On-chip memory

Some form of on-chip memory is essential if a microprocessor is to deliver its best performance. With today's clock rates, only on-chip memory can support zero wait state access speeds, and it will also give better power-efficiency and reduced electromagnetic interference than off-chip memory.

On-chip memory benefits[edit | edit source]

In many embedded systems simple on-chip RAM is preferred to cache for a number of reasons :

  • It is simpler, cheaper, and uses less power. We will see in the following sections that cache memory carries a significant overhead in terms of the logic that is required to enable it to operate effectively. It also incurs a significant design cost if a suitable off-the-shelf cache is unavailable.
  • It has more deterministic behaviour. Cache memories have complex behaviours which can make difficult to predict how well they will operate under particular circumstances. In particular, it can be hard to guarantee interrupt response time. The drawback with on-chip RAM vis-d-vis cache is that it requires explicit management by the programmer, whereas a cache is usually transparent to the programmer.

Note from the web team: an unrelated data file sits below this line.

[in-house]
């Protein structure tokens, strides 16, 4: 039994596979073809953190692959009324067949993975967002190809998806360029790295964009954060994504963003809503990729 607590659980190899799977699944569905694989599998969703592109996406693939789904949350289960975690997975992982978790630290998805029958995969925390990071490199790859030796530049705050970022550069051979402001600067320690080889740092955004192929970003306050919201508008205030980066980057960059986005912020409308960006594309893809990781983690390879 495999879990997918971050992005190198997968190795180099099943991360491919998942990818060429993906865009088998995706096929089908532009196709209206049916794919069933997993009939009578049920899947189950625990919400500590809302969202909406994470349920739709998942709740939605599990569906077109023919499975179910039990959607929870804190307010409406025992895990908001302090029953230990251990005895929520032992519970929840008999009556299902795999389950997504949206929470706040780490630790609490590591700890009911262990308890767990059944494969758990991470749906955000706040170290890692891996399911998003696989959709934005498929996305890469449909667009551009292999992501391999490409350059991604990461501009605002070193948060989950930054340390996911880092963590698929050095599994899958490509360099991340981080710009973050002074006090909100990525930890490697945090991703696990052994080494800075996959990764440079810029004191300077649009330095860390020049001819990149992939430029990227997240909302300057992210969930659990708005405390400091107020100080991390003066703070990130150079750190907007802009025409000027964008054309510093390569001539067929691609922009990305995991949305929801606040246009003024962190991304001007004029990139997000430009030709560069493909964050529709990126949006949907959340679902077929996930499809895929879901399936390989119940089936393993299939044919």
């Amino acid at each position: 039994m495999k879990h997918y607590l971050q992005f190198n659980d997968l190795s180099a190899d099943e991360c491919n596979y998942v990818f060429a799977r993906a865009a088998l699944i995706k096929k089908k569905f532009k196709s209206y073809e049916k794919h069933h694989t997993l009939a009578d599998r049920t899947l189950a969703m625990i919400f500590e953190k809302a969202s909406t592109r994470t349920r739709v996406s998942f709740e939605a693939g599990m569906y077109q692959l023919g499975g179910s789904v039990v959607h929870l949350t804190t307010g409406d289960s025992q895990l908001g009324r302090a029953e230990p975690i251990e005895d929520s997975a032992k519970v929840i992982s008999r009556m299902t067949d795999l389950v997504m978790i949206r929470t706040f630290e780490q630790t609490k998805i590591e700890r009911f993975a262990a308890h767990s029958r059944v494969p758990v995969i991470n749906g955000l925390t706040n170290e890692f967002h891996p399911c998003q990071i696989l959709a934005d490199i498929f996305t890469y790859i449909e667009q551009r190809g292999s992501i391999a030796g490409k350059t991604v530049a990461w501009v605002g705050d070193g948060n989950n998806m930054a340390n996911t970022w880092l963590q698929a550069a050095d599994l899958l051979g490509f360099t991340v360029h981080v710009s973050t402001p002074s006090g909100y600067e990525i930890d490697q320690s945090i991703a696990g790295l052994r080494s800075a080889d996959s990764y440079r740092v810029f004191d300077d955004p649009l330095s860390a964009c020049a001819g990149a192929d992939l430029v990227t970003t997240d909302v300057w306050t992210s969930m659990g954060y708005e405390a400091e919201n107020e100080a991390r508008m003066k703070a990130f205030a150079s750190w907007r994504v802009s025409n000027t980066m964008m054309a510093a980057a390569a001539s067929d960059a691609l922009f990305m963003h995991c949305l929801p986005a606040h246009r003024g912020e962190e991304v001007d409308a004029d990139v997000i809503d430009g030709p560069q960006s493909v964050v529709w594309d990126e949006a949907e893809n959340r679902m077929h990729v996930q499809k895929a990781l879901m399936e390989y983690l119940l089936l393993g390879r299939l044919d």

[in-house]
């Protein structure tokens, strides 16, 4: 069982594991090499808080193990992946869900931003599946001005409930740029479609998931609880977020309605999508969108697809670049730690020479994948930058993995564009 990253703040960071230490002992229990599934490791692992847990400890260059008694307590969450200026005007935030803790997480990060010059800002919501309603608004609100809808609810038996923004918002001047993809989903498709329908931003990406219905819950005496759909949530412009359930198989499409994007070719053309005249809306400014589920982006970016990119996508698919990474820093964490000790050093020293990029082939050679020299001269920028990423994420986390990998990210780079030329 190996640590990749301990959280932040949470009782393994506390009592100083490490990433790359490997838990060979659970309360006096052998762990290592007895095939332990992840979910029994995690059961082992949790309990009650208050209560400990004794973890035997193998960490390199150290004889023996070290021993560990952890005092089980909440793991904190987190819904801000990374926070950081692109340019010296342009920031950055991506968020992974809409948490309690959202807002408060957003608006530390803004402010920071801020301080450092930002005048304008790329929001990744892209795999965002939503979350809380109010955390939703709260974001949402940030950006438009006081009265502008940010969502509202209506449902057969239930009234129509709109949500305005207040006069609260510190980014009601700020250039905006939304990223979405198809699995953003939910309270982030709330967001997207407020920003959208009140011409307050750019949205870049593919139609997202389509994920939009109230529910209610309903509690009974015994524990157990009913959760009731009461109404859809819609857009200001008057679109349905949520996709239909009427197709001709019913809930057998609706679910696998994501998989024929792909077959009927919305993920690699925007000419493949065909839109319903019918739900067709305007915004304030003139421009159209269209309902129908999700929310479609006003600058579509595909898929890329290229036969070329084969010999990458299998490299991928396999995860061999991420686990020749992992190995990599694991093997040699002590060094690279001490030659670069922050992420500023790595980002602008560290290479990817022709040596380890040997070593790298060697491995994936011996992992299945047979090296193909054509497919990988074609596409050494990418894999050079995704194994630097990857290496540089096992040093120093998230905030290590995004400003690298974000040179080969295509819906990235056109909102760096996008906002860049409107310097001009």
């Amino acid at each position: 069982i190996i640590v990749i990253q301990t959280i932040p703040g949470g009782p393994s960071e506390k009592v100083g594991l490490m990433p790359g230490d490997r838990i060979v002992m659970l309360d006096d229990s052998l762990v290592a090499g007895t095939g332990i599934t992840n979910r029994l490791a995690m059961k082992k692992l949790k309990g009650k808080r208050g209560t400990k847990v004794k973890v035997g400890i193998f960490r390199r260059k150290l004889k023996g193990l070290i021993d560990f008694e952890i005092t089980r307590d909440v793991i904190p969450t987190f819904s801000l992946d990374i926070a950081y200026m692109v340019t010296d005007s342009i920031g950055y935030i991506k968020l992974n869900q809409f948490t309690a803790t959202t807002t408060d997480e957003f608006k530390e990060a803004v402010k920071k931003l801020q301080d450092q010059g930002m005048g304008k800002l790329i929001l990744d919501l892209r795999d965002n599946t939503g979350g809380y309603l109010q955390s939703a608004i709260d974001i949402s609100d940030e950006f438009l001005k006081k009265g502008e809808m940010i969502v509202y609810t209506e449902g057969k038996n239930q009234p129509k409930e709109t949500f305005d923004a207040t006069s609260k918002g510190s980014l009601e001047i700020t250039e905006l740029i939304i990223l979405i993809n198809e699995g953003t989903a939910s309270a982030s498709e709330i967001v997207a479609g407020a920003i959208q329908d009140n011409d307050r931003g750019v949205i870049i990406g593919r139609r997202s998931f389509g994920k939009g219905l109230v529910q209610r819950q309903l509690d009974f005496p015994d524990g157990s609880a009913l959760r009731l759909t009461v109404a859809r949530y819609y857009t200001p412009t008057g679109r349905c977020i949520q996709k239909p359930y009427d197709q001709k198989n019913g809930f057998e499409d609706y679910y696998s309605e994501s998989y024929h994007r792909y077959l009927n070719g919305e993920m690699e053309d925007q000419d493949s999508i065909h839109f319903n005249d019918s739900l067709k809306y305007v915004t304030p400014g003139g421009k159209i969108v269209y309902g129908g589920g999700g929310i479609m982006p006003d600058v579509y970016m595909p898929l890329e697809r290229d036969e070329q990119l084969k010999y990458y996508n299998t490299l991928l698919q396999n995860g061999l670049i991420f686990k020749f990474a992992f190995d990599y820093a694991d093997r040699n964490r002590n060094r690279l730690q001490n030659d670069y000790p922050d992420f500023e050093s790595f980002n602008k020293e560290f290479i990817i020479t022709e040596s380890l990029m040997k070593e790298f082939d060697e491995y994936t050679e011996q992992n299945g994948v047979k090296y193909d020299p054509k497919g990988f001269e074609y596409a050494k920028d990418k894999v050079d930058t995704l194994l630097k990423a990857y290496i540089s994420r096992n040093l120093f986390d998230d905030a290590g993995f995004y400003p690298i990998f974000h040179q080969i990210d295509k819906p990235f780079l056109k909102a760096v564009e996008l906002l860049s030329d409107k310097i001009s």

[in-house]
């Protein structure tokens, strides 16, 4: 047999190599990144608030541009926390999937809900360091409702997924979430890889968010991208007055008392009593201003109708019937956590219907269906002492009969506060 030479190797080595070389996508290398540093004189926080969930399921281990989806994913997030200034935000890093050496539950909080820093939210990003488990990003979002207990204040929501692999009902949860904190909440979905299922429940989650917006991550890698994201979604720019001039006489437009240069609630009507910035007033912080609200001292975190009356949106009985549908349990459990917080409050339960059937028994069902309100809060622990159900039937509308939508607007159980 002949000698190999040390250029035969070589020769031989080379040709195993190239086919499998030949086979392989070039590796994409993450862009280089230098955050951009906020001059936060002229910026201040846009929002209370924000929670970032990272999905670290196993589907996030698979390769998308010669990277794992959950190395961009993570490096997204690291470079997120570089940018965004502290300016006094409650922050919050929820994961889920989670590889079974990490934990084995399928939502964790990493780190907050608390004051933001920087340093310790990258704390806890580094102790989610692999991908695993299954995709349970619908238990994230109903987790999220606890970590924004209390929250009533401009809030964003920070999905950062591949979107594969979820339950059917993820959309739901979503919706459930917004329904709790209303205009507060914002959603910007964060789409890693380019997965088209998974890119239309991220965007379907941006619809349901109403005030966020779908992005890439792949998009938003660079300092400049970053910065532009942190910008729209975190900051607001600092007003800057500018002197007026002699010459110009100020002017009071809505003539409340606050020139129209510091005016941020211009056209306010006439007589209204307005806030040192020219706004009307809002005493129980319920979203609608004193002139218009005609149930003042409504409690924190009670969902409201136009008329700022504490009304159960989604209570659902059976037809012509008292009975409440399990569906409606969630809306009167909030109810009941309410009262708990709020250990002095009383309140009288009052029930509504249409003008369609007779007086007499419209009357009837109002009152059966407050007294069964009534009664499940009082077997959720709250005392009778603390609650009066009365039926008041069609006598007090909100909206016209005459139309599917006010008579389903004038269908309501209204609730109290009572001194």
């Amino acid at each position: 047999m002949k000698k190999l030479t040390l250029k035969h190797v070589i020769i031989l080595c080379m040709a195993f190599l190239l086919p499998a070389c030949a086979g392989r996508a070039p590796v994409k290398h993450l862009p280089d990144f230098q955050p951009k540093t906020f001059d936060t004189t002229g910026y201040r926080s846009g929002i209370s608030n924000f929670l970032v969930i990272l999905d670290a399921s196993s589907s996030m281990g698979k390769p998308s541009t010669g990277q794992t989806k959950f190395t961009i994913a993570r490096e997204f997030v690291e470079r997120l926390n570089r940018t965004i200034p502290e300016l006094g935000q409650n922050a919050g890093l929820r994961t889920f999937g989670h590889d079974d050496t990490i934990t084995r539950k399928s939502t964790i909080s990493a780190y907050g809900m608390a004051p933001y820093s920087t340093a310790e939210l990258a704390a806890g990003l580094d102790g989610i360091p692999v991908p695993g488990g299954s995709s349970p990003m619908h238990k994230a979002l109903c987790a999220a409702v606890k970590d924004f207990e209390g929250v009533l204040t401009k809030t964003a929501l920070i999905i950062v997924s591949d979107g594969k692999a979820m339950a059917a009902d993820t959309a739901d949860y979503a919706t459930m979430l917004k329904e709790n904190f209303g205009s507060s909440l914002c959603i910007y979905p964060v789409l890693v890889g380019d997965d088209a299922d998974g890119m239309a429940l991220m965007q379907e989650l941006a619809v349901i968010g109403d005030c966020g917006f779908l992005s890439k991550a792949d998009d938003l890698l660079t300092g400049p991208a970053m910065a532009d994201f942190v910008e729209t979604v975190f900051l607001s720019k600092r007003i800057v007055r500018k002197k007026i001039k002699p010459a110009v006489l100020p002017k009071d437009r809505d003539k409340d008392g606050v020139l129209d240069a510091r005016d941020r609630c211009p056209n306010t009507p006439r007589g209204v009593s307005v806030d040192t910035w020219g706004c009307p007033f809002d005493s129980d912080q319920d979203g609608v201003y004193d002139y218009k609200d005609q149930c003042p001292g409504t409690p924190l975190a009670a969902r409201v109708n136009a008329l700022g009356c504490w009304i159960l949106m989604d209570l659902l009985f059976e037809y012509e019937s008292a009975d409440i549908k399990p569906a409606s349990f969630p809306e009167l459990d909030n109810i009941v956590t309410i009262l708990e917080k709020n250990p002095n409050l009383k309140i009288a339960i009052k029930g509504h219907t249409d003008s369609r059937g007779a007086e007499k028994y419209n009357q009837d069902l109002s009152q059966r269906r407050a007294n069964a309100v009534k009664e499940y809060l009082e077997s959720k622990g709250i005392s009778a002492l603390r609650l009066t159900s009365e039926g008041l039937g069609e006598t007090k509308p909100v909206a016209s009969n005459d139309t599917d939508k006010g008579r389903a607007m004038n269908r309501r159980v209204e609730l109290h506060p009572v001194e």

Where the program mix is well-defined and under the control of the program- mer, on-chip RAM can effectively be used as a software-controlled cache. Where the application mix cannot be predicted this control task becomes very difficult. Hence a cache is usually preferred in any general-purpose system where the application mix is unknown.

One important advantage of on-chip RAM is that it enables the programmer to allocate space in it using knowledge of the future processing load. A cache left to its own devices has knowledge only of past program behaviour, and it can there- fore never prepare in advance for critical future tasks. Again, this is a difference which is most likely to be significant when critical tasks must meet strict real- time constraints.

The system designer must decide which is the right approach for a particular system, taking all these factors into account. Whatever form of on-chip memory is chosen, it must be specified with great care. It must be fast enough to keep the processor busy and large enough to contain critical routines, but neither too fast (or it will consume too much power) nor too large (or it will occupy too much chip area).